Are Translators Losing Their Jobs Because of Machine Translation?

Quite many professional translators are afraid that they will be replaced by emerging technology: machine translation. Machine translation would take their jobs or at least lower their salaries. I made some Internet searches and found interesting numbers. This article is about how many translators are needed to satisfy the communication needs in the whole world.

Please note that the following calculations and numbers are estimates and intended to give just a rough understanding of the situation.

For one professional translator translating 2000-2500 words per day seems to be quite a normal result (sources: Proz, Tips for Translators). Naturally the speed depends on the language and the translator. But we can use this number to calculate our rough estimates.

On one page there is on average 300-500 words. (source: When we combine this information with the average translation speed we conclude than an average translator can translate roughly 4-9 pages per day. Let’s use the average of 7 pages per day in our estimation.

Estimates of the total number of professional translators in the whole world vary between 150 000 and 300 000 (source: T&I Business).In the world there are currently over 6 900 000 000 people (source: Wikipedia). That is, below 0,005% of us work as professional translators. It is 20 000 people per one translator. To employ one translator 20 000 people (or companies they work for) should buy translation of 7 pages per day.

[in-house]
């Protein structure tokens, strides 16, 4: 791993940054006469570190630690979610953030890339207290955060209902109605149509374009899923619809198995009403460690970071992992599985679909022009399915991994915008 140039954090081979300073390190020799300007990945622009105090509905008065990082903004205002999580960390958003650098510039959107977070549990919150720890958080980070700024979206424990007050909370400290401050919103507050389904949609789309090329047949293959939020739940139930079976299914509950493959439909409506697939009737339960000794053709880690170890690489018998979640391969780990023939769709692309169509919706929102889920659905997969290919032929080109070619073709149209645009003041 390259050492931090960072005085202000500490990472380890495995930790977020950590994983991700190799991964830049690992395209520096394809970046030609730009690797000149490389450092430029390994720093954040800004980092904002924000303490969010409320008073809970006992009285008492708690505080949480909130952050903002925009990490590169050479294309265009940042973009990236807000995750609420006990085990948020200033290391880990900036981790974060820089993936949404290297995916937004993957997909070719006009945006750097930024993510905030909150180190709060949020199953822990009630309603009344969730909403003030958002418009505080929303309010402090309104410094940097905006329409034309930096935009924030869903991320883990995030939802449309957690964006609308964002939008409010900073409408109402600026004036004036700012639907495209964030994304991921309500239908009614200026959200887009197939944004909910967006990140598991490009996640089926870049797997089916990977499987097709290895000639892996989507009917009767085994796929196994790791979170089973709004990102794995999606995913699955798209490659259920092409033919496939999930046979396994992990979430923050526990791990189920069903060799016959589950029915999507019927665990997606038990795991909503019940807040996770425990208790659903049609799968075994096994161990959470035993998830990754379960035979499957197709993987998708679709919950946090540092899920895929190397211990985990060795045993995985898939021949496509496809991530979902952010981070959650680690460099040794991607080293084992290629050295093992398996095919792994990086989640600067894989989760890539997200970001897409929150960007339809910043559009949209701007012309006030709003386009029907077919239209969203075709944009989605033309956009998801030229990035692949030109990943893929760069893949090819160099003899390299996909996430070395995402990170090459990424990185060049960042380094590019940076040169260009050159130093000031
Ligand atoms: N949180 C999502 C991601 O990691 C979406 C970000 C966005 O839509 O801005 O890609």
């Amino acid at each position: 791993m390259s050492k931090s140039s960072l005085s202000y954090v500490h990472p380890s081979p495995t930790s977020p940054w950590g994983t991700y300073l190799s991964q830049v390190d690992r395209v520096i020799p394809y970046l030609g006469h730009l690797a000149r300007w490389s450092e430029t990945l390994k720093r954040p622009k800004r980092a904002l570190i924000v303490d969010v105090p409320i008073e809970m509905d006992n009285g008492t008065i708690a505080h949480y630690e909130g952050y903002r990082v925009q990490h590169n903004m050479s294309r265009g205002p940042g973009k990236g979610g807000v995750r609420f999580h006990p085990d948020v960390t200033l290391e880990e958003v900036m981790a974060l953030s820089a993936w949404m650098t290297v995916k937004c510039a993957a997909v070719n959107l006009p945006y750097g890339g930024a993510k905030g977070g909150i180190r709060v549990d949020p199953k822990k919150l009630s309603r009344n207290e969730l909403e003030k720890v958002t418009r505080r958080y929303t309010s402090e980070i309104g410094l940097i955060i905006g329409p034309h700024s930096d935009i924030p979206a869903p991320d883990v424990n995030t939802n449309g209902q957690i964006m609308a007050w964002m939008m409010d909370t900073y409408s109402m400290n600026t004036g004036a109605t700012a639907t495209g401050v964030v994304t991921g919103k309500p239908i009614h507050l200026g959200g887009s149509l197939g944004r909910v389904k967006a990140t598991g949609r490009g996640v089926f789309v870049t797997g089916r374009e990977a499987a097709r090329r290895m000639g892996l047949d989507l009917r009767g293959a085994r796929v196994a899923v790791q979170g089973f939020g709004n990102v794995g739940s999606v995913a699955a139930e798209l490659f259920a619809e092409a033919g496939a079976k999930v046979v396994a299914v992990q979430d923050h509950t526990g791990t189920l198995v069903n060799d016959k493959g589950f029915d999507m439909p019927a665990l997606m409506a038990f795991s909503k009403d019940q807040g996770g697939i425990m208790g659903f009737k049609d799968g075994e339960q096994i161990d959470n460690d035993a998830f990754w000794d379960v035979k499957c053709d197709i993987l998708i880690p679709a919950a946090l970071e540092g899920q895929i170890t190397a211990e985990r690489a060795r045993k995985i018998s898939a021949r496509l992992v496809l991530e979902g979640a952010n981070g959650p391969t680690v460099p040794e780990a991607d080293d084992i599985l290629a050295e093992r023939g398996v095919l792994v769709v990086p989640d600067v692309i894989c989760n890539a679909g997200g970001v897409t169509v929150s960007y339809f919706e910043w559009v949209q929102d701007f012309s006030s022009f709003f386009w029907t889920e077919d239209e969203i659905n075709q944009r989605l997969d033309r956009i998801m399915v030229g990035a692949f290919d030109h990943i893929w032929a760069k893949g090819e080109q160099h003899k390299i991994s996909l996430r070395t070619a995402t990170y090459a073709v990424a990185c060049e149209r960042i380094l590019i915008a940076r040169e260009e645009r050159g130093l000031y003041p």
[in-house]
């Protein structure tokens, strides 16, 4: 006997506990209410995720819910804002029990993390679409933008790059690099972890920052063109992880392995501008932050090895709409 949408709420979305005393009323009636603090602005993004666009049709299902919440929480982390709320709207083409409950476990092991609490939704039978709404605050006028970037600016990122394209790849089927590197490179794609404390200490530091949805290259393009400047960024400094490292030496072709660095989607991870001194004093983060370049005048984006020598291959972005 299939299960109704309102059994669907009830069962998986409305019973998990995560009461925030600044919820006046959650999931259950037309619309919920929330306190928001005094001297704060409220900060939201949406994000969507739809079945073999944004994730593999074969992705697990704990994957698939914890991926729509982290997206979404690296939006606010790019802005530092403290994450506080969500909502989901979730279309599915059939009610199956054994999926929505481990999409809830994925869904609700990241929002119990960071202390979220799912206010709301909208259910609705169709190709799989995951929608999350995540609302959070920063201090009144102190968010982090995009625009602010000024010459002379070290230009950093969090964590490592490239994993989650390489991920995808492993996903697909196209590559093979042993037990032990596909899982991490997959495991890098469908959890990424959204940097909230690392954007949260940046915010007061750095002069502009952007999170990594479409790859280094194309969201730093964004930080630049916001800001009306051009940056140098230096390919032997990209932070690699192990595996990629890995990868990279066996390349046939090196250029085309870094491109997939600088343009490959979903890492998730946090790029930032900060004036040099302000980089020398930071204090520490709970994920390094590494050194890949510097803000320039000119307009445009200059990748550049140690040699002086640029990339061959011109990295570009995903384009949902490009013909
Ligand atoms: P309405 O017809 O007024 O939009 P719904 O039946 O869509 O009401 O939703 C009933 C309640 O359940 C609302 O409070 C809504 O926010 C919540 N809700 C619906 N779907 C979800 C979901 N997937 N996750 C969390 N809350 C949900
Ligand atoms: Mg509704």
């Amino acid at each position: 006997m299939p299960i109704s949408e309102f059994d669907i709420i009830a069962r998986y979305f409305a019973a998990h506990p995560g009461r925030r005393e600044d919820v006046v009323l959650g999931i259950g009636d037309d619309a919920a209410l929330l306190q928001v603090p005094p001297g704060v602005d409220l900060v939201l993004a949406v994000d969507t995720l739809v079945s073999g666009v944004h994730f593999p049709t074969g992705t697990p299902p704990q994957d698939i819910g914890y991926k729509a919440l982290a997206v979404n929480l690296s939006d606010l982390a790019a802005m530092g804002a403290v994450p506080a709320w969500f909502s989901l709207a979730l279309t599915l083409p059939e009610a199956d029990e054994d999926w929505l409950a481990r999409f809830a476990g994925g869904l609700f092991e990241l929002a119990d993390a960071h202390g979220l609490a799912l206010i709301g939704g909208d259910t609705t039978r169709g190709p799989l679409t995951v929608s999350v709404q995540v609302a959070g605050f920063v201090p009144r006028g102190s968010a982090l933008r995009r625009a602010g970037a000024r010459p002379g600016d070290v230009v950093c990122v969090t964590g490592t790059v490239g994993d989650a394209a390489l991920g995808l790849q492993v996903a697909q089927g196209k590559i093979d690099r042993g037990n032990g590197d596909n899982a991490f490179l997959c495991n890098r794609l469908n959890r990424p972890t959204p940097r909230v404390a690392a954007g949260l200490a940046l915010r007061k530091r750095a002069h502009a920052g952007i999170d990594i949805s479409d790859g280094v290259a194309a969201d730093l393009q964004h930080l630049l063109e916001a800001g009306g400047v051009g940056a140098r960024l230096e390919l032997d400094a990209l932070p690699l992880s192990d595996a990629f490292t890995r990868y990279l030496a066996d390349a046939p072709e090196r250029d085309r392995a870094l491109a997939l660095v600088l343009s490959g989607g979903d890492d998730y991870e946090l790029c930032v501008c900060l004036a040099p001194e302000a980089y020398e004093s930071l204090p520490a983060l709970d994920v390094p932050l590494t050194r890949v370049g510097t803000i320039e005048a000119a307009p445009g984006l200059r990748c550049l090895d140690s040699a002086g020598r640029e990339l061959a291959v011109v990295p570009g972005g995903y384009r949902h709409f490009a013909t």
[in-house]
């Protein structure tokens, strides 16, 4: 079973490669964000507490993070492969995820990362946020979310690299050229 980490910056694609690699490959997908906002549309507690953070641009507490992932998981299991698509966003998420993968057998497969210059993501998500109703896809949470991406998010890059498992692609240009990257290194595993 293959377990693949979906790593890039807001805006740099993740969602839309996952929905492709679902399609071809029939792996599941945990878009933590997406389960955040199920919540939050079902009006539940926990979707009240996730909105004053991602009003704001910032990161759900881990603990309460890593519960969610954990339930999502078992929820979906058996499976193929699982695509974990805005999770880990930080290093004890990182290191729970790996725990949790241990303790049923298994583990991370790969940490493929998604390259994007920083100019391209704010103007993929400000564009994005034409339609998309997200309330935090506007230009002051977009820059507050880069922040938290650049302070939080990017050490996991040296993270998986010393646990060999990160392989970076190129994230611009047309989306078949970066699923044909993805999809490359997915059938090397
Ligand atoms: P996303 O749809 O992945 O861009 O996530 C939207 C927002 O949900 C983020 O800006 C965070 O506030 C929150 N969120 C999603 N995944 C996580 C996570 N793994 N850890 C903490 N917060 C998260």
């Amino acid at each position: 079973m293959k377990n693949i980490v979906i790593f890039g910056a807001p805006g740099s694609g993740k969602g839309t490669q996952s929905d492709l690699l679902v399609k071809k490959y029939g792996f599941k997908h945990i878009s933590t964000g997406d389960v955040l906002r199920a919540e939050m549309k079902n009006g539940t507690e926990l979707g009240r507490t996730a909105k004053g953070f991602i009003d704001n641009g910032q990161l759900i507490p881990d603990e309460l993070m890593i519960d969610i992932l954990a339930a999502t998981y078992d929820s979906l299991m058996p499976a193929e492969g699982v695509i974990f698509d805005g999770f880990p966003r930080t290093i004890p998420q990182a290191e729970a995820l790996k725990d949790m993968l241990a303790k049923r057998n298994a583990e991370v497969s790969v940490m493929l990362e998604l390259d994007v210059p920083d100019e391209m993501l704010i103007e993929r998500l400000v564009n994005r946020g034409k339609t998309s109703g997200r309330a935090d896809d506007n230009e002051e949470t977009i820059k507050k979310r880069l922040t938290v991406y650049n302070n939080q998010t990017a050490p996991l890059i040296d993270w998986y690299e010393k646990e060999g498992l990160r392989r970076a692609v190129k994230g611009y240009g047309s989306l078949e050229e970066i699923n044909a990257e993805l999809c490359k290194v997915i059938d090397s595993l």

What do you think, is there enough work for all the translators, considering both the emergence of machine translation technology and that world trade and communication between people via Internet is growing fast?

My personal feeling is that 20 000 people (and the companies they work for) could use a lot more translations that just 7 pages per day. To me it seems there should be plenty of work even for more translators than currently exist. Maybe the prices of translations are preventing translation volumes from growing substantially?

Proofread Machine Translations To Avoid Muprhy’s Law

I want to share with you a real life example of the cruel Muprhy’s law. Like I wrote in a previous post, proofreading and it’s importance should be taken seriously. While Murphy’s law says that everything that can go wrong will go wrong, Muprhy’s law states that everything that can be written wrong will be written wrong – especially if you write about proofreading.